States like California, where abortion regulations are nearly non-existent, would likely become even more lax. Other states like South Dakota, or even Utah, would likely become far more restrictive, perhaps outlawing abortion completely.
Moving toward that end, Wimmer introduced three bills in the just-completed session to increase the oversight on abortion clinics, expand conscience protections to medical providers who refuse to participate in abortions and prohibit government health plans from covering abortions. All three passed.
"Anytime you have a chance to protect the life of the unborn and to protect women from the exploitation of the abortion industry, I think that's a good thing," Wimmer said.
The bills didn't surprise Planned Parenthood Association of Utah, except for the initial lack of the words "rape, incest or health of the mother" when describing abortion-restriction exemptions, said Melissa Bird, vice president of public affairs for the association. It was the first time those words had been missing, so the group worked diligently with legislators to get them back into the insurance bill, though they weren't added to the conscience bill.
Bird knows Utah is a conservative state, but like other pro-choice advocates, sees overturning Roe as a terrible decision because of how it would affect a woman's ability to make her own private health-related decisions.
Patrick Whelan, a doctor at MassGeneral Hospital for Children and president of Catholic Democrats, said he's met many people, including leaders in his own faith who believe the "only moral approach is to focus on reversing Roe. V. Wade." He disagrees and points to other countries, like Brazil, where abortion is illegal and the percentage of women getting abortions is much higher than in the U.S.
"Just because you make it illegal," he said, "doesn't mean it's not going to happen."
Whelan said the focus should be on studying why abortion is happening in the first place.
"We both care equally about the issue," he said of the two competing sides. "The question is how do you best get to the right place?"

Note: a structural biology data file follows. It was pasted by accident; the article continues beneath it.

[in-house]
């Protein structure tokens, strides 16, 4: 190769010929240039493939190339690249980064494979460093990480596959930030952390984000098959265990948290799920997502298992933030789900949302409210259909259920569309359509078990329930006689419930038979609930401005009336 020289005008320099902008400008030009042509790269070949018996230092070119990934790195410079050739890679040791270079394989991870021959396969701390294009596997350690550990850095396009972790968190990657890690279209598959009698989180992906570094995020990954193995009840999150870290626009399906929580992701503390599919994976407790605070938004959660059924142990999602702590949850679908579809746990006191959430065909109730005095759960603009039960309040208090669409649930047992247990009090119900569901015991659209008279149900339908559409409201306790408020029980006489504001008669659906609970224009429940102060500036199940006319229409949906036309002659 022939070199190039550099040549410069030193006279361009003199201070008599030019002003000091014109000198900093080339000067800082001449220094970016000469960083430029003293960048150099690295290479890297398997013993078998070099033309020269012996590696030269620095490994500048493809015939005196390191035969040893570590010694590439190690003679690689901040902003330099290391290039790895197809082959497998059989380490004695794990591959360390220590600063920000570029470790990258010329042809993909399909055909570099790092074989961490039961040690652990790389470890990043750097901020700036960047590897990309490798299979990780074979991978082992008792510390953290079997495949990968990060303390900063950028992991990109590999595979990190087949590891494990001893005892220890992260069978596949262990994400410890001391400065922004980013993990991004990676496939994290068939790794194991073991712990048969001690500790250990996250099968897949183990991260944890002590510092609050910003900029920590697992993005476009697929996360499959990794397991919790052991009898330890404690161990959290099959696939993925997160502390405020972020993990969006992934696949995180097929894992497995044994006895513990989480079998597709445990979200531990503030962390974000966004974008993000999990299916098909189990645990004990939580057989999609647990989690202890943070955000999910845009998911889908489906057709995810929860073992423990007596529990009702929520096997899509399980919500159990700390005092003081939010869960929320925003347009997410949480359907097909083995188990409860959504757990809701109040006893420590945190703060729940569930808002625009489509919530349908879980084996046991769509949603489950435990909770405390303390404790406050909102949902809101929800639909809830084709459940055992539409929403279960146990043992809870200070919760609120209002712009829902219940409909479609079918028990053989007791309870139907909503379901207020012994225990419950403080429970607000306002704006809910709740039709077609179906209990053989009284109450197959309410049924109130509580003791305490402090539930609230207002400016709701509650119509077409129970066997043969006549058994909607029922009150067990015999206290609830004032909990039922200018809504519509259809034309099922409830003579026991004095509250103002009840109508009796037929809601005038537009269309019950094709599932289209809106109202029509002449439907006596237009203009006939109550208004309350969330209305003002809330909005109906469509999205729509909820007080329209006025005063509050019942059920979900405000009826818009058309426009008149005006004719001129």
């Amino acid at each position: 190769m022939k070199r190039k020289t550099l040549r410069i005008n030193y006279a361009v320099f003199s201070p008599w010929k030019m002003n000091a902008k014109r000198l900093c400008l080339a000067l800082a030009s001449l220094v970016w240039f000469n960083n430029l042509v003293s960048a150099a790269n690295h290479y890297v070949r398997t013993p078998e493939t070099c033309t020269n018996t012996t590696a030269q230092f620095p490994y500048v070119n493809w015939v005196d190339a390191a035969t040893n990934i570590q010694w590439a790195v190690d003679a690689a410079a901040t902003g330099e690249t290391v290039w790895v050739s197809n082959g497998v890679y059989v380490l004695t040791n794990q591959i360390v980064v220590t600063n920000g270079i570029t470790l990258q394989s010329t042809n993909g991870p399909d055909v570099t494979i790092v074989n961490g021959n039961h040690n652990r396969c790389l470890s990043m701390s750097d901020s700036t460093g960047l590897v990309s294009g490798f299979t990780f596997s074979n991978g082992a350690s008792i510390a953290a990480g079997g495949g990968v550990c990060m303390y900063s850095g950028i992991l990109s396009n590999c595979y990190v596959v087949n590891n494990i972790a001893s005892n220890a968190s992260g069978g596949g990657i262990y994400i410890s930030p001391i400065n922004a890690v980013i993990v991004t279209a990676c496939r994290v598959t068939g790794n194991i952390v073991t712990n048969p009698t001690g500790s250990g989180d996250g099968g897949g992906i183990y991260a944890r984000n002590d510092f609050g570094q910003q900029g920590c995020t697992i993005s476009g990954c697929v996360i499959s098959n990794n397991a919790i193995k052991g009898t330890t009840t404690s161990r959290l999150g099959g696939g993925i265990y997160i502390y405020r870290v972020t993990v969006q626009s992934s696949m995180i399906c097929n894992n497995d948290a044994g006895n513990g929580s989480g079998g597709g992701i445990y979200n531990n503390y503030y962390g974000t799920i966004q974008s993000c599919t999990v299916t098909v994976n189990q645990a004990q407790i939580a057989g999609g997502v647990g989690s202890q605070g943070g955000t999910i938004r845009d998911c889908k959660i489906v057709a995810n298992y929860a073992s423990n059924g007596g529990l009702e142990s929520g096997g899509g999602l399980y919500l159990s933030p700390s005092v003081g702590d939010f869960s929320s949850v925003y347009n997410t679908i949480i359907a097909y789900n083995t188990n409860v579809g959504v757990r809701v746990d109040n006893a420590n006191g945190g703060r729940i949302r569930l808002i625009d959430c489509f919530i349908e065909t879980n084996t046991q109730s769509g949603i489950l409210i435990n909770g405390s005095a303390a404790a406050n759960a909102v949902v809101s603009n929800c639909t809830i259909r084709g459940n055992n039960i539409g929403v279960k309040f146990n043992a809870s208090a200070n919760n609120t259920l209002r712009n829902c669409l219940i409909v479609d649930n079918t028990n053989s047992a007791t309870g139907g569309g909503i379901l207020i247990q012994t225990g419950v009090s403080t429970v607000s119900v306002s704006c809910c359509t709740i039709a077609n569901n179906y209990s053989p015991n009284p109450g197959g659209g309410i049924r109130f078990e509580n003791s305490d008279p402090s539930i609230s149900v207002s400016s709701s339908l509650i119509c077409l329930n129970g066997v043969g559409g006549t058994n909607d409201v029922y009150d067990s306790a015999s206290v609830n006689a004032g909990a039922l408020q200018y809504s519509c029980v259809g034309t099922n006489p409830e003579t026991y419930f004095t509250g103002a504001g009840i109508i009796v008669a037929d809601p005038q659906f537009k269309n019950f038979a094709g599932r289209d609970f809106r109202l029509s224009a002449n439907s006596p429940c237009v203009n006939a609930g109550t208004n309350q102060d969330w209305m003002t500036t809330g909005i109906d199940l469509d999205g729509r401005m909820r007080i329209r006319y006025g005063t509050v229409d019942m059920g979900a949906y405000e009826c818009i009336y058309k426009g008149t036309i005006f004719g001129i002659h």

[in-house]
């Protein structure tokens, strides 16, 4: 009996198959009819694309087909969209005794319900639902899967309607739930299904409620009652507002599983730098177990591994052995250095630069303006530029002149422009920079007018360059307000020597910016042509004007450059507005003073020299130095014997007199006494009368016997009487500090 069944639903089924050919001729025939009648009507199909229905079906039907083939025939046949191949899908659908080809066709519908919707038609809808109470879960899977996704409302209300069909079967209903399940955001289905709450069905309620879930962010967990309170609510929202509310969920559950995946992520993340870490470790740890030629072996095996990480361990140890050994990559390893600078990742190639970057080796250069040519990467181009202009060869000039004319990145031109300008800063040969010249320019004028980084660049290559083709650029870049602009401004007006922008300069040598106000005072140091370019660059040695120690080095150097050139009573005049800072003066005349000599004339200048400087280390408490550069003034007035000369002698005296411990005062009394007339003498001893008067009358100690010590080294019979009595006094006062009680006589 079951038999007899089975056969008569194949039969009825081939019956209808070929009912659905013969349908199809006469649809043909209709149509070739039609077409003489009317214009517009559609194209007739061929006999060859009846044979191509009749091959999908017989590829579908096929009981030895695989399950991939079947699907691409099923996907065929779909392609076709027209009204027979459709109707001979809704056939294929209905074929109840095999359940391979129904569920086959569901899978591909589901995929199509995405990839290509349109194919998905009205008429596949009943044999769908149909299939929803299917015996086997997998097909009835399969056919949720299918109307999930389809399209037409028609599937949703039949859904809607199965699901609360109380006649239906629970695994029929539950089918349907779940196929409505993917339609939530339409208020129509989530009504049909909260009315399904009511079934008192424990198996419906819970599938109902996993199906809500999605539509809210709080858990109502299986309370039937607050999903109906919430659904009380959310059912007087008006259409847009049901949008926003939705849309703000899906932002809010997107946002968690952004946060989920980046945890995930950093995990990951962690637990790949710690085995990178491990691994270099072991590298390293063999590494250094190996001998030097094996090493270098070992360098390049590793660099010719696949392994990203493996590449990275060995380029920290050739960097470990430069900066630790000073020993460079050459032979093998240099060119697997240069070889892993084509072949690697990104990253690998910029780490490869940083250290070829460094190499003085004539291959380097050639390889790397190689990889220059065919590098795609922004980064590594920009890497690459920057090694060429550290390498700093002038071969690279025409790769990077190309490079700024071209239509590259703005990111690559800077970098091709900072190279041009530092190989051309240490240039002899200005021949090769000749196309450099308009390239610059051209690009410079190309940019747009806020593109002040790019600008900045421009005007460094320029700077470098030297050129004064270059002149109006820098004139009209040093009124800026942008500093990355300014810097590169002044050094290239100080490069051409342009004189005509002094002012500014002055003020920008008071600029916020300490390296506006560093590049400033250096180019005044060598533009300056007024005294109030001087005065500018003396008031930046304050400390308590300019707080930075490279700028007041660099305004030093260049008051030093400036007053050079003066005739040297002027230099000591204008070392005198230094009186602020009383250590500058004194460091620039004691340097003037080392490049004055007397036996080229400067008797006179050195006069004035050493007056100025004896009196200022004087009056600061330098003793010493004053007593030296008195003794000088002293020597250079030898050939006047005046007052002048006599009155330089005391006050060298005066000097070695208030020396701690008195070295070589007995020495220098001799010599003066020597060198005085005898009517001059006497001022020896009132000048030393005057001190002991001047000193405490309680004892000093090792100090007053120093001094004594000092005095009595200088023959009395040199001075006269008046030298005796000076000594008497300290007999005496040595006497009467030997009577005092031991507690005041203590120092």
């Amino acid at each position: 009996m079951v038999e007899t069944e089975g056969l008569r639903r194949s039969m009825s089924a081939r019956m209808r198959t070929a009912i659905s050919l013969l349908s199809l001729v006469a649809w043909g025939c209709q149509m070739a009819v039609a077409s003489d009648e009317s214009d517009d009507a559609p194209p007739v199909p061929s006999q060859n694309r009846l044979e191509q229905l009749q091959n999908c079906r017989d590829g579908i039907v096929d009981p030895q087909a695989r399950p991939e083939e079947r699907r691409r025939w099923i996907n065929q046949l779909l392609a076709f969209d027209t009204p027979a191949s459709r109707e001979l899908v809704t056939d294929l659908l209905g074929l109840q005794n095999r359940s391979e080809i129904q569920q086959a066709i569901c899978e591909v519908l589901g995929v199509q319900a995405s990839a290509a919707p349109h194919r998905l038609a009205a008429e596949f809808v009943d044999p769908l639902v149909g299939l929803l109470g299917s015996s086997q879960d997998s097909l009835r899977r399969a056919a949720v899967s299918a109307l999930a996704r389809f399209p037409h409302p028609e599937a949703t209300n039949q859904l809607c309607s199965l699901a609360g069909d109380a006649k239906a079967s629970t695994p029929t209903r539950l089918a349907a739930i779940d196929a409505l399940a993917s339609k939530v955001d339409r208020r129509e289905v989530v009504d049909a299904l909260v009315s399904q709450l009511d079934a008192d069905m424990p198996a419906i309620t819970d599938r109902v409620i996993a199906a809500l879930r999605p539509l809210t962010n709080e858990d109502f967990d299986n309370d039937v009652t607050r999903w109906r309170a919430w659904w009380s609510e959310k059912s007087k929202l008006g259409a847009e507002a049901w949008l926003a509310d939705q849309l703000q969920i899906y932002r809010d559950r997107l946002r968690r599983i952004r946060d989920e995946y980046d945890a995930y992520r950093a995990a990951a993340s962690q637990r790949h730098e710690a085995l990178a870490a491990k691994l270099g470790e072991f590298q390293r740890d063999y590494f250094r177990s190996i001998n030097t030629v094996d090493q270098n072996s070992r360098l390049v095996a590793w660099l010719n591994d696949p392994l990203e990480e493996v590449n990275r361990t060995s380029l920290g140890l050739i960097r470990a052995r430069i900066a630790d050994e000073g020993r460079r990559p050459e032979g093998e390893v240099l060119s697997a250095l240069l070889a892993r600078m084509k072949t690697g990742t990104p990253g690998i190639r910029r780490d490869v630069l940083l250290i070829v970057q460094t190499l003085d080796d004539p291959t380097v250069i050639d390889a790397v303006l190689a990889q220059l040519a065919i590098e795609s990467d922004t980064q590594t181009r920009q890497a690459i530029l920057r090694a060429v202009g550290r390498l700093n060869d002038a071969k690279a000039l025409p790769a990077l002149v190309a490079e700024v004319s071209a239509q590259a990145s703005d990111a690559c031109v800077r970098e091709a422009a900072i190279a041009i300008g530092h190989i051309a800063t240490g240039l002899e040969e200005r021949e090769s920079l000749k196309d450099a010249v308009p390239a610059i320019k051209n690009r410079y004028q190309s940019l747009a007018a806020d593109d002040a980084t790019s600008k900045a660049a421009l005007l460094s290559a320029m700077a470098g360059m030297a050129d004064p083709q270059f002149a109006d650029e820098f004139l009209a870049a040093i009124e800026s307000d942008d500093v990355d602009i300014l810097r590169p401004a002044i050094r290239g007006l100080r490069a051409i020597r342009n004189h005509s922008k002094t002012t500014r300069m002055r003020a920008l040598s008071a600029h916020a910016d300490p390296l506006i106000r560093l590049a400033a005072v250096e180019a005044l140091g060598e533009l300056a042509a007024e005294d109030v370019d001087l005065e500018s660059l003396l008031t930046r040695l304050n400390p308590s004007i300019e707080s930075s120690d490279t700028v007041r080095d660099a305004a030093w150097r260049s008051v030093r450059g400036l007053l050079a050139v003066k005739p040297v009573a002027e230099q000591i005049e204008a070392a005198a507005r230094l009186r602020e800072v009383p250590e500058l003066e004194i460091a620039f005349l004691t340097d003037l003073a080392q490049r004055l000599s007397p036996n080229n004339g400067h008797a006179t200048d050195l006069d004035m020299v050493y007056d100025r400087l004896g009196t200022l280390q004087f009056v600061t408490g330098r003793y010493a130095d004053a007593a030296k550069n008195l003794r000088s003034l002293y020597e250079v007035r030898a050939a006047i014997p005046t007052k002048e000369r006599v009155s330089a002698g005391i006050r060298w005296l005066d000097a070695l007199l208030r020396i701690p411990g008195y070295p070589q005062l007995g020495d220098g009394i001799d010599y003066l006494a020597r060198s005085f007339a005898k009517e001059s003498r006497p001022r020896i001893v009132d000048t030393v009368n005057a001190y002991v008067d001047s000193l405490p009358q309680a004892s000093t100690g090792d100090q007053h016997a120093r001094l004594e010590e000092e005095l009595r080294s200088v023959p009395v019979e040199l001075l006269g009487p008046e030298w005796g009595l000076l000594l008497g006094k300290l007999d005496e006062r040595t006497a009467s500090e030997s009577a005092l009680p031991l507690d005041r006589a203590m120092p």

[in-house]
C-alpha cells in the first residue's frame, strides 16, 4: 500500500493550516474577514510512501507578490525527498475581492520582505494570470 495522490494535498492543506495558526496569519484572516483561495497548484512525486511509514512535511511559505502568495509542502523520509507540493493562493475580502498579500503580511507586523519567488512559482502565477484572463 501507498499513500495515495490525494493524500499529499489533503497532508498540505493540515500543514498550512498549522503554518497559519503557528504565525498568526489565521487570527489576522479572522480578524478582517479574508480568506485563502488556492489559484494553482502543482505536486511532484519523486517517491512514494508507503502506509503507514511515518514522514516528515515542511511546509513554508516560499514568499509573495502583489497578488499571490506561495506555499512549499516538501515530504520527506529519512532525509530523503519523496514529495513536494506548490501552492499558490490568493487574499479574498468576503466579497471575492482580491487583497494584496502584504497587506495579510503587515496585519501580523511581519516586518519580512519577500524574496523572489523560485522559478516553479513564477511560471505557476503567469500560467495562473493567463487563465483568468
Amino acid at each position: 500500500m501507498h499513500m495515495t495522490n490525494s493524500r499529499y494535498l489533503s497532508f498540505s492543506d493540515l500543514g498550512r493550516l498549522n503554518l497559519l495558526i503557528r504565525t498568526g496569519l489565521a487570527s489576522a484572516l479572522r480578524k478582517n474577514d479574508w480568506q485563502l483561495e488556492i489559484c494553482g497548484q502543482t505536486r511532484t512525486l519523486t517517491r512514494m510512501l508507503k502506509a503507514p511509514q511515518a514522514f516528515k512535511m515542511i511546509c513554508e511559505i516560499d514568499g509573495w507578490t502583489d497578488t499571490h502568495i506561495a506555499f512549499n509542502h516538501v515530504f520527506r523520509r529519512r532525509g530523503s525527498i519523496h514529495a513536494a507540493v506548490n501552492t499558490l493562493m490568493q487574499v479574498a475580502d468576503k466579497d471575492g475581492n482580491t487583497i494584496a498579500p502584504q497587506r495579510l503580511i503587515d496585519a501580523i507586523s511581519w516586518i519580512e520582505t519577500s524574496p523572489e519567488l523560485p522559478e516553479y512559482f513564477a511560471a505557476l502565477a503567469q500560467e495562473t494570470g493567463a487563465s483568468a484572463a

Seeing the problem
For Melinda Oberhelman, abortion was an escape.
Despite growing up in a Midwest Baptist home, Oberhelman became a "rebellious teen" in her 20s after a divorce left her emotionally vulnerable and reaching out for love.
When drug use and a series of bad relationships left her in an unimaginable situation, she frantically looked for ways to justify her decision to end her pregnancy.
Her boyfriend already had a child and wasn't ready for another one. He encouraged her to get the abortion and talked about how they'd marry soon after.
Because she was working and paying most of the bills she figured it was better this way.
Besides, this pregnancy was different than her first one when she had been married. She was sick all the time now, and told herself something had to be wrong inside.
But her abortion didn't solve the problem.
After dropping her off at the clinic, Oberhelman's boyfriend cleaned out their duplex, swiped her emergency cash and never came back.
For years, Oberhelman was haunted by low self-esteem and continued to make a series of bad decisions until she met some friends who helped her center her life on Jesus — assuring her that He could and did forgive her. She joined post-abortion support groups, started a home for unwed mothers and slowly began to love herself again.
Today Oberhelman tells her poignant story matter-of-factly, no tears or excuses. She sees her situation through the lens of maturity, and offers that clarity to other women in similar situations.
As the executive director of the Pregnancy Resource Center of Utah Valley in Orem, she has talked to hundreds of women who, like her, are desperately searching for answers, some even considering abortions.
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